- Crush a tablet using a pestle and mortar and carefully transfer it to a conical flask, using a spatula to ensure complete transfer as far as possible. Rinse any remaining fragments into the flask with a few cm3 of deionised water.
- Add about 25 cm3 of deionised water to the flask, followed by three drops of methyl orange indicator.
- Using a small funnel, pour a few cm3 of the dilute hydrochloric acid provided into the burette, with the tap open and a beaker under the open tap. Once the tip of the burette is full of solution, close the tap and add more of the solution up to the zero mark. (Do not reuse the acid in the beaker – this should be rinsed down the sink.)
- Add acid from the burette into the flask, 1–2 cm3 at a time, while slowly swirling the flask. Continue to add the acid until a red colour begins to be seen in the flask that quickly returns to yellow-orange.
- When it begins to take longer for this to happen, add a smaller quantity of acid at a time – eg 0.5 cm3 – until you reach a point where the red colour remains after one minute.
- Record the volume of acid used.
- Rinse the flask with water, and repeat the experiment with a different indigestion tablet. Refill the burette, if necessary.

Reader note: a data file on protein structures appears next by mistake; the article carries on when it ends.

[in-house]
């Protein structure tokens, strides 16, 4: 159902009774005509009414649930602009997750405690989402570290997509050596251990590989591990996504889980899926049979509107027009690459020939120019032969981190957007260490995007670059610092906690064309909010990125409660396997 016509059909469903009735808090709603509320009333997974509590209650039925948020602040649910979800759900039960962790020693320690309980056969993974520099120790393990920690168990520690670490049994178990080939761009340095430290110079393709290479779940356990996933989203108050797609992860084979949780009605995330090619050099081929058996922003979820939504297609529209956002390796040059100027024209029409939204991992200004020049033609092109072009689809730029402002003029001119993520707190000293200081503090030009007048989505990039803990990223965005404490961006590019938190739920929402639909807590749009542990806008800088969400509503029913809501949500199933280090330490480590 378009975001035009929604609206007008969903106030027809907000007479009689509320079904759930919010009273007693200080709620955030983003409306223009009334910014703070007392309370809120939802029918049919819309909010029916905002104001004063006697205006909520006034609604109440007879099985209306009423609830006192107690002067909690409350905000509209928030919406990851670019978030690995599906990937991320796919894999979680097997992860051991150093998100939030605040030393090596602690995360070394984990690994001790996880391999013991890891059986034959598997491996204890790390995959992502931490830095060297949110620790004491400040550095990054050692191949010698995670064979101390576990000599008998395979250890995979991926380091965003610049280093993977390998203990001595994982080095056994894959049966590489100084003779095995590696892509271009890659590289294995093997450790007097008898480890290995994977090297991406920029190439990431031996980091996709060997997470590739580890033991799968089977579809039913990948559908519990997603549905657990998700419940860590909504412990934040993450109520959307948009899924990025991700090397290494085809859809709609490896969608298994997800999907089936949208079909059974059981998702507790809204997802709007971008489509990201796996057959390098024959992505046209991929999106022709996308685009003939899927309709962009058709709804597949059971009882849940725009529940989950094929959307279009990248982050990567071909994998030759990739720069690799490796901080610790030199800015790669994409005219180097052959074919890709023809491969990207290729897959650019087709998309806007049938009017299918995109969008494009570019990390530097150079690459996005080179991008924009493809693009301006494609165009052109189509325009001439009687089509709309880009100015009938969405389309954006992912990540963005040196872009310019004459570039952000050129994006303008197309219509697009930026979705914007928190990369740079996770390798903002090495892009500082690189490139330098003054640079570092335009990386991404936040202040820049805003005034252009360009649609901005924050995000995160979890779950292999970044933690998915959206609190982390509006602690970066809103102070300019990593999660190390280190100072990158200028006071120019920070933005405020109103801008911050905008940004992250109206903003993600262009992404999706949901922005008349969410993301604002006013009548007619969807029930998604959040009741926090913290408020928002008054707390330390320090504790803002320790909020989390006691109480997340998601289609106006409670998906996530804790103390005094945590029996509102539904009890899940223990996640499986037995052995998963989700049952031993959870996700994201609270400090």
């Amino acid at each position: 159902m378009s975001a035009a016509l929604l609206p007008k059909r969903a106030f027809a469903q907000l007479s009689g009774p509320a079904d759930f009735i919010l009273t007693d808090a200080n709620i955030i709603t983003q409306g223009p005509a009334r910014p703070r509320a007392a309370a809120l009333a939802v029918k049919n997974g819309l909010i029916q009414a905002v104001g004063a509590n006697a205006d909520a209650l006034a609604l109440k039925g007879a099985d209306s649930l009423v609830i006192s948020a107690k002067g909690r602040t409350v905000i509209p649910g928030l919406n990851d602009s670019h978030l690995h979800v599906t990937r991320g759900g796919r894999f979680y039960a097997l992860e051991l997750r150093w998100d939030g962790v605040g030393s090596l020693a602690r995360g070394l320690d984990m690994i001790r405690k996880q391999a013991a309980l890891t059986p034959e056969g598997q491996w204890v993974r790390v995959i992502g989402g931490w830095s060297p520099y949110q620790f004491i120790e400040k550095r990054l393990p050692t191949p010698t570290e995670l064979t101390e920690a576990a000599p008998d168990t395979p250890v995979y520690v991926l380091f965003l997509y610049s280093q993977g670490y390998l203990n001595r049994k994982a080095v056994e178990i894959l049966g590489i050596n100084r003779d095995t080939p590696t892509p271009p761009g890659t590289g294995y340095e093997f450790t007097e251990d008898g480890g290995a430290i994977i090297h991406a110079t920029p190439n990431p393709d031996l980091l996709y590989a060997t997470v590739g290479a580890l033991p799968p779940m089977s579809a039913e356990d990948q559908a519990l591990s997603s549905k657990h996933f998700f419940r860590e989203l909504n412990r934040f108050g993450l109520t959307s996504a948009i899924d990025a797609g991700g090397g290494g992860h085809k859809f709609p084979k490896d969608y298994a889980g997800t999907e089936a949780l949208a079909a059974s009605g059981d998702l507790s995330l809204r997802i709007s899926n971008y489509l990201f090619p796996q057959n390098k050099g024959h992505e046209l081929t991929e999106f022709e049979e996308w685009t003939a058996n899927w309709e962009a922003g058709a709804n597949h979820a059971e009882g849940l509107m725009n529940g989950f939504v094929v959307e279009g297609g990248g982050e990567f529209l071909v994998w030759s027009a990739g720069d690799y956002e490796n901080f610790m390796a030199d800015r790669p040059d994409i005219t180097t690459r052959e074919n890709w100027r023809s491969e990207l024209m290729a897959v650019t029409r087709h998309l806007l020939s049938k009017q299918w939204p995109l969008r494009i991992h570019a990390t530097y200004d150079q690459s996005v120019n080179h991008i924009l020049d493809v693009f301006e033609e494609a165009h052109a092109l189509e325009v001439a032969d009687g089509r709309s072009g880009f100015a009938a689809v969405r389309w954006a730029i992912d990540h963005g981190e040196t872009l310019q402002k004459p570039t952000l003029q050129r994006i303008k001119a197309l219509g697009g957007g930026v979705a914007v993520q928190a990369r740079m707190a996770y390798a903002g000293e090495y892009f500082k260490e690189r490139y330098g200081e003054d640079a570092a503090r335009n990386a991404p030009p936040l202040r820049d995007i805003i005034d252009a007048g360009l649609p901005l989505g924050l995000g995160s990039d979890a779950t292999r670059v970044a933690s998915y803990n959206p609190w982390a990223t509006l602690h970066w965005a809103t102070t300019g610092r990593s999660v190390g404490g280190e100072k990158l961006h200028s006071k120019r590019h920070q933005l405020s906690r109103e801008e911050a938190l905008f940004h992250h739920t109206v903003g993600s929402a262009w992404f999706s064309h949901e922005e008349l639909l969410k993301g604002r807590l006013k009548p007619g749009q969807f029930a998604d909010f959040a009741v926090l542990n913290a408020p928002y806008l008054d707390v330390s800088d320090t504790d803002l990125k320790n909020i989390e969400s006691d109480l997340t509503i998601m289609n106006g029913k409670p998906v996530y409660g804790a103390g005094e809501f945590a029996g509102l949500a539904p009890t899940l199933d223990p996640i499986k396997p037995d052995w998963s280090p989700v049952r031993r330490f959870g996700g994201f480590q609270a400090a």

Titrating a powdered tablet containing insoluble ingredients such as calcium carbonate, magnesium carbonate and magnesium hydroxide is slow, as you need to allow for the solid to react with the acid. If the tablets have been pretested for their expected titre values, students can be instructed to add acid from the burette rapidly to a point 5 cm3 below the lowest expected value for the brands being tested – this should save time.
The experiment is designed to raise ‘fair test’ principles for discussion, and students are expected to comment with rational arguments on the validity of the comparisons they make. In particular, and if possible without prompting, they ought to read the instructions on each packet concerning the recommended dosage. Many comparisons are likely to be ‘grey’ rather than ‘black and white’. This could lead to suggestions for further investigations for improving comparisons, but it is unlikely that these will be feasible at school.
This experiment is likely to be more useful in investigative-style work for 14–16 year olds, rather than illustrating the development of understanding of the concept of acidity. However, this experiment enhances such understanding for many students.
- Explain why each group is asked to test one tablet of the same brand, and one of another brand.
- Use your results to draw what conclusions you can about the value represented by each brand.
- Is this a fair way of comparing brands of indigestion tablet? Explain your answer.
- From the list of active ingredients on the packets, write word equations for the reactions that take place in your flask during the titrations.
- Write a symbol equation for at least one of the reactions that takes place in the flask.
This is a resource from the Practical Chemistry project, developed by the Nuffield Foundation and the Royal Society of Chemistry.
The experiment is also part of the Royal Society of Chemistry’s Continuing Professional Development course: Chemistry for non-specialists.
© Nuffield Foundation and the Royal Society of Chemistry